Zsh Compinit ... RTFMFiled under: technology by Daniel Moch on – permalink
Slow start times in Zsh are probably a sign of poor configuration
This week I dealt with a problem that had been bugging me. I noticed that the time a took to start a new Zsh terminal session went from essentially instant to around 4 seconds 1. I take some pride in running a lightweight system, so the thought of having to wait a few seconds for my terminal emulator to display a prompt feels like a personal affront. My system wasn't just behaving badly, it was challenging me by way of insult.
Accepting the challenge laid before me, I took to my favorite search
engine to see what tools were available to help me understand what was
suddenly performing so poorly. Oh, okay. This post says that Zsh
includes a script profiler. All I need to do is turn it on in my
.zshrc file, like so:
Maybe this challenge won't be so challenging after all. So I restart my
shell and run the
zprof command, and I see this:
num calls time self name ----------------------------------------------------------------------------------- 1) 1 203.91 203.91 45.30% 203.91 203.91 45.30% compdump 2) 744 109.84 0.15 24.40% 109.84 0.15 24.40% compdef 3) 1 448.41 448.41 99.62% 108.01 108.01 24.00% compinit 4) 2 26.75 13.38 5.94% 26.75 13.38 5.94% compaudit 5) 1 1.37 1.37 0.30% 1.37 1.37 0.30% colors 6) 2 0.12 0.06 0.03% 0.12 0.06 0.03% set_title 7) 1 0.15 0.15 0.03% 0.08 0.08 0.02% preexec 8) 1 0.07 0.07 0.02% 0.03 0.03 0.01% precmd
Okay, so initializing the completion system (i.e., all of the items with names beginning with "comp") is taking a combined 99.64% of the startup time. No need to do any fancy pareto analysis here. Something is getting borked initializing Zsh's much-vaunted completion system.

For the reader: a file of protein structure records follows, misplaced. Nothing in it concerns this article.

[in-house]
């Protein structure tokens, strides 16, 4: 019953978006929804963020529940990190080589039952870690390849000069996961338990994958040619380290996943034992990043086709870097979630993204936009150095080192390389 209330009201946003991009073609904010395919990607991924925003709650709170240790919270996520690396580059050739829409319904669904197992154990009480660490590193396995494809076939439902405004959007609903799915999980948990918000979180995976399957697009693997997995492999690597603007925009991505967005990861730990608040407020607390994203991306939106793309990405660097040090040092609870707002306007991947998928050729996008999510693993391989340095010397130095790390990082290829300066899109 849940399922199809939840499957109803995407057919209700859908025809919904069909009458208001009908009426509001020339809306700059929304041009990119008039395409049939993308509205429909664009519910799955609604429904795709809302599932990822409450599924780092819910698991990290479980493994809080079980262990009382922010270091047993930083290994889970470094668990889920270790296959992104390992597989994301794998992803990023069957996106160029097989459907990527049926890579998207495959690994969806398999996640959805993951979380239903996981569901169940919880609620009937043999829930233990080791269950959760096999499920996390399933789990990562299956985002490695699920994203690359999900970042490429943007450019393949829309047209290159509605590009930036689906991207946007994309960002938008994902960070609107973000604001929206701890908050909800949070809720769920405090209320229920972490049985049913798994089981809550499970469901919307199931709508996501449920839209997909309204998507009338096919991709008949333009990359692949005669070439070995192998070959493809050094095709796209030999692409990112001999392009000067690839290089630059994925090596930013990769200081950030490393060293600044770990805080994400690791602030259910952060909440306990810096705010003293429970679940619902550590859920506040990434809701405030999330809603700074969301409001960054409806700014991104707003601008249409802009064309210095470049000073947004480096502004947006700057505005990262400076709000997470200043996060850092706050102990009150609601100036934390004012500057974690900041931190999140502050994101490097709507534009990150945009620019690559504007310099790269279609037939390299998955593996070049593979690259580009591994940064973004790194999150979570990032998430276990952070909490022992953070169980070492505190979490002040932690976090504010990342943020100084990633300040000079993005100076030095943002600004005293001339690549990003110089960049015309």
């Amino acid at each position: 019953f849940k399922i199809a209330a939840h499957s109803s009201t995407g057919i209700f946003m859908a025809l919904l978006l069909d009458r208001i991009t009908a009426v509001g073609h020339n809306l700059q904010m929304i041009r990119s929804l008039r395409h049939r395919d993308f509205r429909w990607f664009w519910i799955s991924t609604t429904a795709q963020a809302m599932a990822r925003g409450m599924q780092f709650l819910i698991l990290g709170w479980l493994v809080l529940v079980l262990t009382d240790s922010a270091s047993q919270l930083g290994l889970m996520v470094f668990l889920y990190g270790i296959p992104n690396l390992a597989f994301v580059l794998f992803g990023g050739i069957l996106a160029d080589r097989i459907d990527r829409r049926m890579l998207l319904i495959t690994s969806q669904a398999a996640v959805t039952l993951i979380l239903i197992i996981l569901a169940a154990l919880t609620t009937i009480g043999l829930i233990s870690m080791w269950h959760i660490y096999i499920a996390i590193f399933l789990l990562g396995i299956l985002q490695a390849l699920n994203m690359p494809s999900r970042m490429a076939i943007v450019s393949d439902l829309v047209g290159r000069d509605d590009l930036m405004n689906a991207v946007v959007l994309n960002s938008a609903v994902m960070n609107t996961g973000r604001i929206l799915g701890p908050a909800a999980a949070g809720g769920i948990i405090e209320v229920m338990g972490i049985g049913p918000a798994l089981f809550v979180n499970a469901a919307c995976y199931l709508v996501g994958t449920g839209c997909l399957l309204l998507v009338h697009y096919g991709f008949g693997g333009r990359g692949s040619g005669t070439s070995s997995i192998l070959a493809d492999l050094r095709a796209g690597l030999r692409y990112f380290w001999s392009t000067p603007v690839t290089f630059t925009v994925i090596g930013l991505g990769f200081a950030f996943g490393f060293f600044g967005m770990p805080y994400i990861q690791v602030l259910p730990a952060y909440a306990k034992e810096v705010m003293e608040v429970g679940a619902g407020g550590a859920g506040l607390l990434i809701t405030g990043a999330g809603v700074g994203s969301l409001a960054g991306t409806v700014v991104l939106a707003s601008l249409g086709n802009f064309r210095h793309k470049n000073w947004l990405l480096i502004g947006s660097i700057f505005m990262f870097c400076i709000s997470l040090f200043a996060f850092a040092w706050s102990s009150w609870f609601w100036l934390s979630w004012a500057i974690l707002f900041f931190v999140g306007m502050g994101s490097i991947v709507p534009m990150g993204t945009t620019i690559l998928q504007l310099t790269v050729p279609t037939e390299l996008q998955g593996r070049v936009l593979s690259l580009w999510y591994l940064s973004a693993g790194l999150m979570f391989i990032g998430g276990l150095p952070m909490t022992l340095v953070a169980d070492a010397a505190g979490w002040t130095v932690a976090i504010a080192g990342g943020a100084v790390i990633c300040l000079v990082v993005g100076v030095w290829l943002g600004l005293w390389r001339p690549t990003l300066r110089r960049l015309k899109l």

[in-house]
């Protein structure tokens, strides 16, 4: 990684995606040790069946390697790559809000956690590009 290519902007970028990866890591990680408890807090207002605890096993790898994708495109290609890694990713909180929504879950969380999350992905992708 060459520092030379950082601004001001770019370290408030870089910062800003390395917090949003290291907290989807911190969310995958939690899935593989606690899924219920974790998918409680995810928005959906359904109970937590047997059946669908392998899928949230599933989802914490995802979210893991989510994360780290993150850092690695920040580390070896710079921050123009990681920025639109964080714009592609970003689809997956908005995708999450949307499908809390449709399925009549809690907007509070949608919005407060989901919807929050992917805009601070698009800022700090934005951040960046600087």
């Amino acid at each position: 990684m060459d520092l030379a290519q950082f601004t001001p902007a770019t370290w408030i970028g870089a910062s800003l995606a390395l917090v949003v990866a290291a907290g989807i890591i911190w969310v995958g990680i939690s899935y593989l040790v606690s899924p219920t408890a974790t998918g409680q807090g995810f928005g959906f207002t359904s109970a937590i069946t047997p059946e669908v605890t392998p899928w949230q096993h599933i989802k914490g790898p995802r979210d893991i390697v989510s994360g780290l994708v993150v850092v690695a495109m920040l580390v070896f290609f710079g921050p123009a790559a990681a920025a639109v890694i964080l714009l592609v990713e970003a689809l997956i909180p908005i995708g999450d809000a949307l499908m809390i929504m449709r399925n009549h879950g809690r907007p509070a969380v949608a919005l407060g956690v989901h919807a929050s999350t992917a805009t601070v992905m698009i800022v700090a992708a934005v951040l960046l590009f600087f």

So I DuckDuckWent 2 and found some results that purported to fix the issue, except that they really only half fixed it for me (literally cutting my start time in half ... an improvement for sure, but not good enough). All of the advice 3 seemed to point in the same direction, which was basically:
autoload -Uz compinit if [ $(date +'%j') != $(stat -f '%Sm' -t '%j' ~/.zcompdump) ]; then compinit else compinit -C fi
The effect of which is to only check
.zcompdump when it's more than
24 hours old, and otherwise to simply initialize the completion system
without referring to it. But wait, why should this be necessary? The
whole point of
.zcompdump is to speed up compinit. If ignoring it
becomes the fix for slow compinit, then why should I ever use it?
So I read the effing manual, and indeed my instincts were correct. To quote:
To speed up the running of compinit, it can be made to produce a dumped configuration that will be read in on future invocations. ... The dumped file is .zcompdump ...
But why is it not working the way the manual describes? And why do so many other people seem to see similar behavior to me? Let's read a little further.
If the number of completion files changes, compinit will recognise this and produce a new dump file.
Aha! So by implication one needs to be careful how they go about
initializing the completion system. If you do something stupid like,
say, eval a completion script (effectively initializing the completion
system) before you update your
fpath 4 and otherwise run
compinit, then the number of completion files Zsh sees will differ
by one between when you eval the completion script and when you later
compinit, meaning you'll fully run
compdump every time you
.zshrc ... twice.
Once I understood this, the fix was obvious. Take the completion script
I was manually eval-ing, turn it into a function script, and add it to
fpath before running
compinit so it gets picked up with the
rest of the completion system initialization. Now the
isn't updated every time a spawn a new shell, and the initialization
time dropped down to 60-90 ms for an improvement of over 90% in the